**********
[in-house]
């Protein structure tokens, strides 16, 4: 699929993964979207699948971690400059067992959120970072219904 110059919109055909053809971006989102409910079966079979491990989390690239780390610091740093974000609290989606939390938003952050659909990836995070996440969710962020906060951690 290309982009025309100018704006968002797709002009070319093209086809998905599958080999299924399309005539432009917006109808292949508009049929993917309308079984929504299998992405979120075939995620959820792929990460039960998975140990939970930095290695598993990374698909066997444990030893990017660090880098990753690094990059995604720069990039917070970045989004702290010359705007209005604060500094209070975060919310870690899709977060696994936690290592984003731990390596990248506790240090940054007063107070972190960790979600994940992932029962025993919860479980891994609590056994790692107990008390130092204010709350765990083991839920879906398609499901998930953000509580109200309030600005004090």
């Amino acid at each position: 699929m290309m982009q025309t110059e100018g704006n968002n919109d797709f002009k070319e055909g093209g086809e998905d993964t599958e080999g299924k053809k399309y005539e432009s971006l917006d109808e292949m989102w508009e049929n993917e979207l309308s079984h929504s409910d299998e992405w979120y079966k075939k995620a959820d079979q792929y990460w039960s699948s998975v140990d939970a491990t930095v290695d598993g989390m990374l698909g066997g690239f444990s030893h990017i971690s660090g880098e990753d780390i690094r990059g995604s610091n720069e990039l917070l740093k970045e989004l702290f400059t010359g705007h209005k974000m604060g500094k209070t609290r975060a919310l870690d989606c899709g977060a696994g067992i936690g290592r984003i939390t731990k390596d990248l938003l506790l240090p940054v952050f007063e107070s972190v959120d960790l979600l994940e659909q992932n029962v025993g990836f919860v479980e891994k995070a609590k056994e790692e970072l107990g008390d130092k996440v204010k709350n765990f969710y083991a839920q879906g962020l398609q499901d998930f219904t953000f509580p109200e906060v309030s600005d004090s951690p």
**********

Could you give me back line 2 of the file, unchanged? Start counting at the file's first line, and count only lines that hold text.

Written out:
């Protein structure tokens, strides 16, 4: 699929993964979207699948971690400059067992959120970072219904 110059919109055909053809971006989102409910079966079979491990989390690239780390610091740093974000609290989606939390938003952050659909990836995070996440969710962020906060951690 290309982009025309100018704006968002797709002009070319093209086809998905599958080999299924399309005539432009917006109808292949508009049929993917309308079984929504299998992405979120075939995620959820792929990460039960998975140990939970930095290695598993990374698909066997444990030893990017660090880098990753690094990059995604720069990039917070970045989004702290010359705007209005604060500094209070975060919310870690899709977060696994936690290592984003731990390596990248506790240090940054007063107070972190960790979600994940992932029962025993919860479980891994609590056994790692107990008390130092204010709350765990083991839920879906398609499901998930953000509580109200309030600005004090």